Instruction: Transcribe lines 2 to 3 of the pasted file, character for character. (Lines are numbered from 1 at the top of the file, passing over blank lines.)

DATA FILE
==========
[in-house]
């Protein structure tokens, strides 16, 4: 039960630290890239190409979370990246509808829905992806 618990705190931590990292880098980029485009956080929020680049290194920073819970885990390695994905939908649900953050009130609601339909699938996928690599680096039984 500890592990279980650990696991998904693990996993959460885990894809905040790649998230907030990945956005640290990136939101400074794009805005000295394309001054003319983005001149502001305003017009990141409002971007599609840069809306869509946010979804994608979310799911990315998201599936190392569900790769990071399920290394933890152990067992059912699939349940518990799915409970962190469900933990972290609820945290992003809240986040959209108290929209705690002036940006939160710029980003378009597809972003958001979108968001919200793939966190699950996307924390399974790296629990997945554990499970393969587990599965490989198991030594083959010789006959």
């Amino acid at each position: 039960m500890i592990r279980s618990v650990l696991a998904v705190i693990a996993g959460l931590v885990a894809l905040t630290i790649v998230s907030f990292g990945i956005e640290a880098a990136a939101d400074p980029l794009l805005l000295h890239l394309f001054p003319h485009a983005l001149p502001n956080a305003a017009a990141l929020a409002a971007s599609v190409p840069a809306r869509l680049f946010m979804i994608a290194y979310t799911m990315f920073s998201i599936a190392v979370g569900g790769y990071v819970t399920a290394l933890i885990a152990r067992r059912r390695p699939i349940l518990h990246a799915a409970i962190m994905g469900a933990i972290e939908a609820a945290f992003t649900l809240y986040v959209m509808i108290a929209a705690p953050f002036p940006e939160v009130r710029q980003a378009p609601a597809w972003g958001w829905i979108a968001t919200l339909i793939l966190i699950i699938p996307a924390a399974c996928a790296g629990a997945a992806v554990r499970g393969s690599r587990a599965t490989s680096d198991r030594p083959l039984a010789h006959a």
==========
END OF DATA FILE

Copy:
């Protein structure tokens, strides 16, 4: 039960630290890239190409979370990246509808829905992806 618990705190931590990292880098980029485009956080929020680049290194920073819970885990390695994905939908649900953050009130609601339909699938996928690599680096039984 500890592990279980650990696991998904693990996993959460885990894809905040790649998230907030990945956005640290990136939101400074794009805005000295394309001054003319983005001149502001305003017009990141409002971007599609840069809306869509946010979804994608979310799911990315998201599936190392569900790769990071399920290394933890152990067992059912699939349940518990799915409970962190469900933990972290609820945290992003809240986040959209108290929209705690002036940006939160710029980003378009597809972003958001979108968001919200793939966190699950996307924390399974790296629990997945554990499970393969587990599965490989198991030594083959010789006959």
């Amino acid at each position: 039960m500890i592990r279980s618990v650990l696991a998904v705190i693990a996993g959460l931590v885990a894809l905040t630290i790649v998230s907030f990292g990945i956005e640290a880098a990136a939101d400074p980029l794009l805005l000295h890239l394309f001054p003319h485009a983005l001149p502001n956080a305003a017009a990141l929020a409002a971007s599609v190409p840069a809306r869509l680049f946010m979804i994608a290194y979310t799911m990315f920073s998201i599936a190392v979370g569900g790769y990071v819970t399920a290394l933890i885990a152990r067992r059912r390695p699939i349940l518990h990246a799915a409970i962190m994905g469900a933990i972290e939908a609820a945290f992003t649900l809240y986040v959209m509808i108290a929209a705690p953050f002036p940006e939160v009130r710029q980003a378009p609601a597809w972003g958001w829905i979108a968001t919200l339909i793939l966190i699950i699938p996307a924390a399974c996928a790296g629990a997945a992806v554990r499970g393969s690599r587990a599965t490989s680096d198991r030594p083959l039984a010789h006959a």